A Sam Houston statue is the centerpiece of San Jacinto Boulevard. 

The Baytown Public Works Department have been awarded the 2019 Project of the Year award from the American Public Works Association for San Jacinto Boulevard. 

The department was also honored at the TPWA Annual Conference in Austin in June. The project’s design engineer, Kimley Horn & Associates, as well as the  contractors, Angel Brothers Construction, were co-recipients of the award for transportation projects in the $5 million to $25 million category.

Eric Dargan, past president of the Texas Chapter of the American Public Works Association, spoke to council this week about the award and the project. 

“Many people do not know about public works,” Dargan said. “They are what I consider the quiet heroes. On behalf of the 17,000 public works employees in Texas, remember when you get up in the morning and turn on that faucet, think about public works that is producing that water you drink. When you flush the toilet, think about the public works that is processing the wastewater that takes it away from your house and neighborhood and processes it and sends it back into the environment. When you back up out of your driveway and drive down the street, remember public works built and maintained that street. We touch people every day, and most of us don’t know we exist.”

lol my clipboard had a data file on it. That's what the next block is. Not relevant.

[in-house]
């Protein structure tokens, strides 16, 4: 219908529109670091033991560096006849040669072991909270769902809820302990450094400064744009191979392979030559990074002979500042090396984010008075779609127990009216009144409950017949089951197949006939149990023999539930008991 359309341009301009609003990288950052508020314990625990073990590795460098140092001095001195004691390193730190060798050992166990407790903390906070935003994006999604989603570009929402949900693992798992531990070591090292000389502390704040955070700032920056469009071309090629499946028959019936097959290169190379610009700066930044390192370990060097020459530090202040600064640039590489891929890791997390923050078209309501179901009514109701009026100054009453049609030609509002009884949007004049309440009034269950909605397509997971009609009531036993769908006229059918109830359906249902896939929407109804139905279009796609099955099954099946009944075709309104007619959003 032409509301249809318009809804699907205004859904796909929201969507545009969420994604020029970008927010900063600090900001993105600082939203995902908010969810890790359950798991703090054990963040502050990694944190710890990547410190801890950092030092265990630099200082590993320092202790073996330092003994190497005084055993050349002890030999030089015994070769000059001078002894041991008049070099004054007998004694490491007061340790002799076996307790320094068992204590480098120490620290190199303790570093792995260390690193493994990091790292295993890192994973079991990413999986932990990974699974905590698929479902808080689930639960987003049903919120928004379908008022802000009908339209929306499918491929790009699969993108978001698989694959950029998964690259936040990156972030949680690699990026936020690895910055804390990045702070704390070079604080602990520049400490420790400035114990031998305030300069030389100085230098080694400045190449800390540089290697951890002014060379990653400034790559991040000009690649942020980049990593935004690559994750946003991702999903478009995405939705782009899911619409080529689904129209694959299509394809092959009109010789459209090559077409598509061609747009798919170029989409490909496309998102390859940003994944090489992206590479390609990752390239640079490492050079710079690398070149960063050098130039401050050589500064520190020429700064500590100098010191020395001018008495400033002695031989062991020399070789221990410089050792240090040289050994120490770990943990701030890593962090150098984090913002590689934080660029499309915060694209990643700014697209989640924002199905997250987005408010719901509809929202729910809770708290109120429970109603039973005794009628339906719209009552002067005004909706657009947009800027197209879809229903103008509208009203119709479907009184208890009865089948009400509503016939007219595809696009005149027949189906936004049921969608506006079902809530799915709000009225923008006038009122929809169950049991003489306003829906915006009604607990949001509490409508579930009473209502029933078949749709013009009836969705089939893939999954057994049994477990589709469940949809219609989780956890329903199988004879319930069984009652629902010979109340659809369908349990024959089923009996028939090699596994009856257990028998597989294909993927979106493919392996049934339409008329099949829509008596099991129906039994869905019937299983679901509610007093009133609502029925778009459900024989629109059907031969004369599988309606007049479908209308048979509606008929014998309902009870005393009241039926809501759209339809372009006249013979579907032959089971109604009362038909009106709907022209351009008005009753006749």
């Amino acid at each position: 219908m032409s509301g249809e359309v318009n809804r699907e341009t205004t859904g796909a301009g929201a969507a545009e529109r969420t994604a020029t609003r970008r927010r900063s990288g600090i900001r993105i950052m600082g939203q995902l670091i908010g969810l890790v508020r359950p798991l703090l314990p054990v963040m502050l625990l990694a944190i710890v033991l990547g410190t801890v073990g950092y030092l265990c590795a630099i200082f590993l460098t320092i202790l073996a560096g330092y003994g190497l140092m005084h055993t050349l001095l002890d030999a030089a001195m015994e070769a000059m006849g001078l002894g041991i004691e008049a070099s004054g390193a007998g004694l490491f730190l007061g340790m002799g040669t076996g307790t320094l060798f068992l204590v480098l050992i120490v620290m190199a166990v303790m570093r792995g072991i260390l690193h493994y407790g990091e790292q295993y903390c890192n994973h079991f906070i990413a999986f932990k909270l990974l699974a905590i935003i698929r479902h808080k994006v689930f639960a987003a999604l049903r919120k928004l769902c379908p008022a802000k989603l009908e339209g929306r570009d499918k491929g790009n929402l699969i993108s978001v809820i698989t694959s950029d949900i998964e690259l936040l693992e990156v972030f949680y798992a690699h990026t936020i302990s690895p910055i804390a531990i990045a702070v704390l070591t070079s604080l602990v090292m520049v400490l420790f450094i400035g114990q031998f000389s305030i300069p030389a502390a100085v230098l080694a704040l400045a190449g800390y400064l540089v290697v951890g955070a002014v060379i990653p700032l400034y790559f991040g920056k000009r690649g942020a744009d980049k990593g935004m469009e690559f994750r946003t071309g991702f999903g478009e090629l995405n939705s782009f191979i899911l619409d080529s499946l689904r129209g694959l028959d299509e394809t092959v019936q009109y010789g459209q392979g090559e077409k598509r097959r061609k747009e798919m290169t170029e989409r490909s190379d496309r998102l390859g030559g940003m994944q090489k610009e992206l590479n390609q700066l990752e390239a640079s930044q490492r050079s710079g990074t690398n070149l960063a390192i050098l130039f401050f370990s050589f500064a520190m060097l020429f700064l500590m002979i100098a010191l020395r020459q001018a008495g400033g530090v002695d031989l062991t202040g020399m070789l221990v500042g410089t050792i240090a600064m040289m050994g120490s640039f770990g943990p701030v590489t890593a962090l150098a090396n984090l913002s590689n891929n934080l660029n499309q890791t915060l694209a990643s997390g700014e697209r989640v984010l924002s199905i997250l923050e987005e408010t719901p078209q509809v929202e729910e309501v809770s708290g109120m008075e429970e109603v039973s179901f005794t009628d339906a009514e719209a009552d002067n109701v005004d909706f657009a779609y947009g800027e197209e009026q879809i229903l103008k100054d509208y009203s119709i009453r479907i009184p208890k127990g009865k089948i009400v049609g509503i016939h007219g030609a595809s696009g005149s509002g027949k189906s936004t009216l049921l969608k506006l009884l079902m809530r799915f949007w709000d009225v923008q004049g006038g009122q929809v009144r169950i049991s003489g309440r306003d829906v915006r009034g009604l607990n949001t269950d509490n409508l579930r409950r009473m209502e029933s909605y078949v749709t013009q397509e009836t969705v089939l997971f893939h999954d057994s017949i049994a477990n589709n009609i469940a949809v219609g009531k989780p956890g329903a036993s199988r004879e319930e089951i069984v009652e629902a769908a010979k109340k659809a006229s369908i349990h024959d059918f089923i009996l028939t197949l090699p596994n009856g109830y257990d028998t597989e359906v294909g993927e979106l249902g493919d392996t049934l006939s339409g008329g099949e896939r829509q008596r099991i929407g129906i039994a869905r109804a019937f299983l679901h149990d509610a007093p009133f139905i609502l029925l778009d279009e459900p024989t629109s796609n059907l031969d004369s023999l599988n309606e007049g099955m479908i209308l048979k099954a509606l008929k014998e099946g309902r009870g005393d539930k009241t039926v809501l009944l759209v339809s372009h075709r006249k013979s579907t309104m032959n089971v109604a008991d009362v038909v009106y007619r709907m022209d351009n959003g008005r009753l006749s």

Councilman Bob Hoskins, in the role of mayor pro-tem, thanked the Public Works Department for its accomplishment. 

“That street is the pearl for what we see coming for the City of Baytown, and we hope there are a whole lot more streets we will add to that jewel,” Hoskins said. “It looks wonderful down there.”

Deputy City Manager Ron Bottoms gave a brief update on the project, saying it is moving along.  

The next phase of the project, Bottoms said the intersection where the boulevard and West Cedar Bayou Lynchburg meet at Bush Road was delayed for a couple of weeks.

“It was to move some quality control boxes and electrical conduits,” he said. “They were delayed because of the rain.”